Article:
NOT TO BE PUBLISHED IN OFFICIAL REPORTS
In 2006, a jury convicted Adrian Nathaniel Cortez of first degree premeditated murder as either an aider and abettor, or as a conspirator. In closing argument, the prosecutor told the jury that although Cortez was not present when the victim was killed by someone else, Cortez was culpable because the killing was a "natural and probable consequence of the common plan or design of the conspiracy. And this is the theory in which the defendant Cortez is responsible for the murder. . . ." (Italics added.)
There was nothing wrong with the prosecutor's first degree murder theory in 2006, but the law changed in 2014 when the California Supreme Court held that an aider and abettor may be convicted of first degree premeditated murder only under direct aiding and abetting principles, and not under the natural and probable consequences doctrine. (People v. Chiu (2014) 59 Cal.4th 155, 158-159 (Chiu).)
Relying on Chiu, Cortez filed this habeas corpus petition, asserting the record does not establish beyond a reasonable doubt that the jury convicted him of first degree murder on a legally authorized ground. The respondent, Director of the Department of Corrections and Rehabilitation (Department), concedes Chiu error occurred in this case. However, the Department contends the error was harmless because the instructions and evidence support a verdict on a valid theory of direct aiding and abetting.
We conclude the Chiu error was prejudicial. We grant the petition and remand to the superior court with directions to allow the People to accept a reduction of Cortez's murder conviction to second degree murder or elect to retry him on first degree murder under a theory or theories other than natural and probable consequences. (See In re Brigham (2016) 3 Cal.App.5th 318, 333 (Brigham).)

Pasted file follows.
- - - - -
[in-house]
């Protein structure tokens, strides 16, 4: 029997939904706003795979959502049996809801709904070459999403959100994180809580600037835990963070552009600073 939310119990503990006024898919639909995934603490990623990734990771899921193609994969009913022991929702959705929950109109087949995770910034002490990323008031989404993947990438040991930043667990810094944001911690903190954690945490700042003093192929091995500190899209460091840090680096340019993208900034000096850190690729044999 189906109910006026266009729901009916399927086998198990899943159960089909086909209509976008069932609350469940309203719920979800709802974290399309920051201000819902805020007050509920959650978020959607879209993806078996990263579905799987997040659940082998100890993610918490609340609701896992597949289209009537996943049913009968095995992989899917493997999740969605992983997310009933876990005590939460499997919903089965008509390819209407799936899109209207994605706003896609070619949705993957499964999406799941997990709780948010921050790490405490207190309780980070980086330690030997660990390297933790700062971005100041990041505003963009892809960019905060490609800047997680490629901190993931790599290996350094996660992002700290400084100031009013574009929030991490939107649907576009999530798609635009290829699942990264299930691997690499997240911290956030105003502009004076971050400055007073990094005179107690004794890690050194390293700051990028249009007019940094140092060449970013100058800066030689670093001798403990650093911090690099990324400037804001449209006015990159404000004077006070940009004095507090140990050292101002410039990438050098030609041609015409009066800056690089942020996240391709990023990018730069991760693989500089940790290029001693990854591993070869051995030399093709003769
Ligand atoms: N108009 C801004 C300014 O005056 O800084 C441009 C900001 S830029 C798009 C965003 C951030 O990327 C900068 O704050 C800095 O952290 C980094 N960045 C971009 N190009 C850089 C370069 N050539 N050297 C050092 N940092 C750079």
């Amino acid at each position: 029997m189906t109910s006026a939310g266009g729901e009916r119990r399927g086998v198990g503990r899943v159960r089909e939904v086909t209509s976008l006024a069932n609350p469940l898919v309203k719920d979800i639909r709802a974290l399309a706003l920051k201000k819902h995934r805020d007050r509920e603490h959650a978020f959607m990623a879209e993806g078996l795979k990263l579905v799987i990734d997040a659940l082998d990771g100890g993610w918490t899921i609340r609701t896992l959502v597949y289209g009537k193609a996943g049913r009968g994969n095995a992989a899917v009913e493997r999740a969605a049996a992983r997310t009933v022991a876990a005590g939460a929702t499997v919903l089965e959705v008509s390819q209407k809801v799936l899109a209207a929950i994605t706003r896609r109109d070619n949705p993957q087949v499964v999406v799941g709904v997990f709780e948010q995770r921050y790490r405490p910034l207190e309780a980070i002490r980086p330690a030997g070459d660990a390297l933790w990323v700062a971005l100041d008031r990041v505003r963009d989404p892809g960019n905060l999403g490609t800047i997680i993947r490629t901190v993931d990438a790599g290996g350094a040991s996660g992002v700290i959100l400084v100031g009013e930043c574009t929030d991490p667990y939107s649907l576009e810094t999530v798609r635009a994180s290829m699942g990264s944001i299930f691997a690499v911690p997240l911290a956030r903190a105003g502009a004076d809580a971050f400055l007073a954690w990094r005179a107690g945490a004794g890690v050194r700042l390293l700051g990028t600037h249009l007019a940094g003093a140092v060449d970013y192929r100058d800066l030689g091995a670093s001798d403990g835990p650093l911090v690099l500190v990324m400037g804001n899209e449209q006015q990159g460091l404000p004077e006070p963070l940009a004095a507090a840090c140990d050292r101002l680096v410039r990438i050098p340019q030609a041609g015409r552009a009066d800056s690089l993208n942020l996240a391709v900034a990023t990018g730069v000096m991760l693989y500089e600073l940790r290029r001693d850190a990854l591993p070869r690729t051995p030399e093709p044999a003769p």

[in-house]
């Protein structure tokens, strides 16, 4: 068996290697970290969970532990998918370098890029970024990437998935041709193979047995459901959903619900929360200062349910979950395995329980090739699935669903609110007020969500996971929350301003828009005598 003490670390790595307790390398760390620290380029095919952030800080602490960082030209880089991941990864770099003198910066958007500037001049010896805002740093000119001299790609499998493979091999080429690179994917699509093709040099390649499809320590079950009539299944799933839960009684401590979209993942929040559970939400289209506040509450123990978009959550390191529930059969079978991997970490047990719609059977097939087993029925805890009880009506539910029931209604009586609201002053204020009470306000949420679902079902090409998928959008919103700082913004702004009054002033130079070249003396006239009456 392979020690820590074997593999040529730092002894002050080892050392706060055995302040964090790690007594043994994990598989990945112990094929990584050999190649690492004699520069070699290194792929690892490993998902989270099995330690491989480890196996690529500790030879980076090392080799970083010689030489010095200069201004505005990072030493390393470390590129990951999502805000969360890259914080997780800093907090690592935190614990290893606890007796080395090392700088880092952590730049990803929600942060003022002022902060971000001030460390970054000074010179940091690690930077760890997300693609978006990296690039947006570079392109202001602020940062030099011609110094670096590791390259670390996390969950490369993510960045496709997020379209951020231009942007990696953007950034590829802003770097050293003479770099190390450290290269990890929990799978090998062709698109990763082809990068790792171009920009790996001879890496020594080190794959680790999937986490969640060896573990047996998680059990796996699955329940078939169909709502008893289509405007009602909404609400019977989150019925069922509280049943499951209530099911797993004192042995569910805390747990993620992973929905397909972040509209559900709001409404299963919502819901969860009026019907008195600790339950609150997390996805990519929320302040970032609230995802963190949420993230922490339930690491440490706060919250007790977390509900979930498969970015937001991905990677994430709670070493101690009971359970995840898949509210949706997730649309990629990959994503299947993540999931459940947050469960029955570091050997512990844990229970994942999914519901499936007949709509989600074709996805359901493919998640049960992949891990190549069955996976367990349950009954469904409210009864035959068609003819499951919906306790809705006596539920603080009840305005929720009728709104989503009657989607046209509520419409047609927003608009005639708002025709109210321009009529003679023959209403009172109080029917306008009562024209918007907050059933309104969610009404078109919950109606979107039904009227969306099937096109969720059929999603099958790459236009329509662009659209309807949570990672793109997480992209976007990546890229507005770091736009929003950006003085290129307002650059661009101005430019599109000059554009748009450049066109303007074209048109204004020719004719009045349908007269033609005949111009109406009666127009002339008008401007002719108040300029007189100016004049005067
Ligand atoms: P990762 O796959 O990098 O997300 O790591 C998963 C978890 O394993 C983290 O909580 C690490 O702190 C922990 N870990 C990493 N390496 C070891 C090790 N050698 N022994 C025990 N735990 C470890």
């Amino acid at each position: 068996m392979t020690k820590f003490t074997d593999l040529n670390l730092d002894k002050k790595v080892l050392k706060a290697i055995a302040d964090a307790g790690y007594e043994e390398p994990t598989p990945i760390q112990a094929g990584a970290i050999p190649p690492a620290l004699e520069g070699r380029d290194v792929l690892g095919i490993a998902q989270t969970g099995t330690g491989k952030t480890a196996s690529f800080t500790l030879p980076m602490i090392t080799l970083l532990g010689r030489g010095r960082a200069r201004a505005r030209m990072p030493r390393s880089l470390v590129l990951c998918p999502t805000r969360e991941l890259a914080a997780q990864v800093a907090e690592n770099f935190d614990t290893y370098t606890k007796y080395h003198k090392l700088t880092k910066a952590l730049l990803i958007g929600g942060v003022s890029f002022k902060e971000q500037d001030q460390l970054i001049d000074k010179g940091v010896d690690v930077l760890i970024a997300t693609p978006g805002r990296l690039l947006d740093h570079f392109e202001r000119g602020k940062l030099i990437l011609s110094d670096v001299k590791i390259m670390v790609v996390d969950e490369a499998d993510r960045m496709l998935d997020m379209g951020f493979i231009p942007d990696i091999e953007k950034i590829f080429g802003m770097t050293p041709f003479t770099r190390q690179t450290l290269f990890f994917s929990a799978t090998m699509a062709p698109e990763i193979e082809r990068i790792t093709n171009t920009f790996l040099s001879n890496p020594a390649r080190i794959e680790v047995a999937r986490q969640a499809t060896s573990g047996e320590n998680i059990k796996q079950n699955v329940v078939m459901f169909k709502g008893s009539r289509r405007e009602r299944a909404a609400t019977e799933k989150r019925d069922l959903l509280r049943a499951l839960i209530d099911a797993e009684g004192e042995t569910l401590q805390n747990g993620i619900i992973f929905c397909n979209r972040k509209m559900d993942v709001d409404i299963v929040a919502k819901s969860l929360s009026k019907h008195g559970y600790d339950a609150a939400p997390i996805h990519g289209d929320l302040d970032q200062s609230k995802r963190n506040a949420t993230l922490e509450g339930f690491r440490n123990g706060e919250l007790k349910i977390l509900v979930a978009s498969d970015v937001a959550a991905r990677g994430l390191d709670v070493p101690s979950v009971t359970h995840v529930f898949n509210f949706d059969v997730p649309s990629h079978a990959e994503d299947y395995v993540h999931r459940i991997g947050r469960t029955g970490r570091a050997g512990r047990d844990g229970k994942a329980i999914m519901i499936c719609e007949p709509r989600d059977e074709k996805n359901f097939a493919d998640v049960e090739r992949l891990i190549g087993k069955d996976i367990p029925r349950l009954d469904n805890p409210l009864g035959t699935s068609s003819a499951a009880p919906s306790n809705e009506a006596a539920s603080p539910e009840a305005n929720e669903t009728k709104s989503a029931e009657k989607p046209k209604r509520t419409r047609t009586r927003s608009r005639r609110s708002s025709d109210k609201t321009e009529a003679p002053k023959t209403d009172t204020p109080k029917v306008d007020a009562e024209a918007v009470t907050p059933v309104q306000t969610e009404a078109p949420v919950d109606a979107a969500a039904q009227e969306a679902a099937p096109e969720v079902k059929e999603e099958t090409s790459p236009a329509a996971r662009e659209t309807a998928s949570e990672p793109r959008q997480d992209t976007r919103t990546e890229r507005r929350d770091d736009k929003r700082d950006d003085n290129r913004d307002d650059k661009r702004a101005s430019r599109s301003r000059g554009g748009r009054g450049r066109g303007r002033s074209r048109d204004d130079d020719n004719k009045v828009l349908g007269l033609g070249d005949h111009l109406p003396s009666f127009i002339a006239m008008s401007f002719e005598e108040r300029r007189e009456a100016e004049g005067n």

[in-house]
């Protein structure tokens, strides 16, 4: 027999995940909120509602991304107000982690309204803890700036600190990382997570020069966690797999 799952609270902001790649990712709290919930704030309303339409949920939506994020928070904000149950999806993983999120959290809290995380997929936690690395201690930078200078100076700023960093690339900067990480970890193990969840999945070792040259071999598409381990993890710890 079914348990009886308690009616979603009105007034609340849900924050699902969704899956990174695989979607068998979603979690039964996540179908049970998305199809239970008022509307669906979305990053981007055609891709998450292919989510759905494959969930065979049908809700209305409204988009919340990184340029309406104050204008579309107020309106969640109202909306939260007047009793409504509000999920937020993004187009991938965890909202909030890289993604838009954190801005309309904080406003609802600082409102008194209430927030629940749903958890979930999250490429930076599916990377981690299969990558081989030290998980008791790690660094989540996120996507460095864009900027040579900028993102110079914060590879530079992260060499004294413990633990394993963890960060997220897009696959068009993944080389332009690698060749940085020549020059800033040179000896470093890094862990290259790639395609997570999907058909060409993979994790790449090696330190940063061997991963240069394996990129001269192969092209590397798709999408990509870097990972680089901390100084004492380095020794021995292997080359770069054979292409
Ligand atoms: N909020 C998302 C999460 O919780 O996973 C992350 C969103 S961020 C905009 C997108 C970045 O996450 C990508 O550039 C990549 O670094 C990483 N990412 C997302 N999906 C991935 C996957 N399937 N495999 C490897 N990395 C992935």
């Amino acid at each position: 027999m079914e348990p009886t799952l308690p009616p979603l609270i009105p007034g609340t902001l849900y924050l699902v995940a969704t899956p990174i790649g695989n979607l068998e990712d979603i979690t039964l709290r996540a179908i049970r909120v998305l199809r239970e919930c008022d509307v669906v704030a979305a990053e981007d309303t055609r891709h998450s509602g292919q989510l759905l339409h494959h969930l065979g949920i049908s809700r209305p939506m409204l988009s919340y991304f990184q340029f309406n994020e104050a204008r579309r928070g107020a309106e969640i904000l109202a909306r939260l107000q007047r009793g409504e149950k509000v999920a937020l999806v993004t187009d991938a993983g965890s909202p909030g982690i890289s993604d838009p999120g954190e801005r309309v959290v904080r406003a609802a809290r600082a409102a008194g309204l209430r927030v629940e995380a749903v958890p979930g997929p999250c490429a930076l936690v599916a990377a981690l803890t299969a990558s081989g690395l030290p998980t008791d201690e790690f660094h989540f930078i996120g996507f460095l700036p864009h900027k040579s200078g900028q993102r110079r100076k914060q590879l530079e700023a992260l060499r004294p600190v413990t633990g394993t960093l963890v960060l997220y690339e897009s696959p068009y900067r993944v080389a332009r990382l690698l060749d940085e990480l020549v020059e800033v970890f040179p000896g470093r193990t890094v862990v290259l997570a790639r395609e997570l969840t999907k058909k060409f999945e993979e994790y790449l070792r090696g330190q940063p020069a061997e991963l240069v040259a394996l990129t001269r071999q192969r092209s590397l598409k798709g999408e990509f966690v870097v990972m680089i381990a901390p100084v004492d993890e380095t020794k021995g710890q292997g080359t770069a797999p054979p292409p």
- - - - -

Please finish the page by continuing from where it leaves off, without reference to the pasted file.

FACTUAL AND PROCEDURAL BACKGROUND
The facts are from our prior opinion in People v. Cortez (Oct. 2, 2008, D049716) [nonpub. opn.] (Cortez I).
A. The Conspiracy and Murder
Cortez was the leader of a criminal gang in Chula Vista called Varrio Chula Vista (VCV). In 2004, a member of a rival gang, Otay, shot VCV gang member Benjamin "Rocky" Moreno. A few weeks later, several VCV gang members met to discuss this shooting. VCV gang members Raymond Pacheco, William Parra, Jacob Sowder, and Jahaziel Fausto attended this meeting. At the meeting, Cortez asked whether anyone would be willing to shoot an Otay gang member to retaliate for Moreno's shooting. Fausto and Sowder volunteered, and Parra agreed to drive. Cortez gave Fausto a gun.
Pacheco, Parra, Fausto, and Sowder left the meeting in Parra's car. When they saw several people in a public park, Parra parked the car. Fausto exited the car and approached the people in the park, asking them, "Where are you from?" Arturo Manzo, an Otay gang member, said, "Otay." Fausto then shot Manzo with the gun Cortez had given him. When Manzo fell to the ground, Fausto fired more shots at him.
Manzo died. Police found five shell casings within 15 feet of his body. After killing Manzo, Fausto ran back to Parra's car, saying he got "the guy from Otay."
B. The Charges
In 2006, the San Diego County District Attorney filed a third amended information (information) jointly charging Cortez and Fausto with (1) conspiracy to commit assault with a deadly weapon (Pen. Code,
C. The Murder Theory Against Cortez
As the prosecution was nearing the end of its case-in-chief, and outside the jury's presence, the prosecutor discussed with the court "the natural and probable consequence[s] theory." The court stated it would instruct the jury that a conspirator is criminally responsible "for any act of any member of the conspiracy if that act is done to further the conspiracy, and that act is a natural and probable consequence of the common plan or design of the conspiracy." Further, the court summarized the evidence supporting the natural-and-probable-consequences instruction, stating: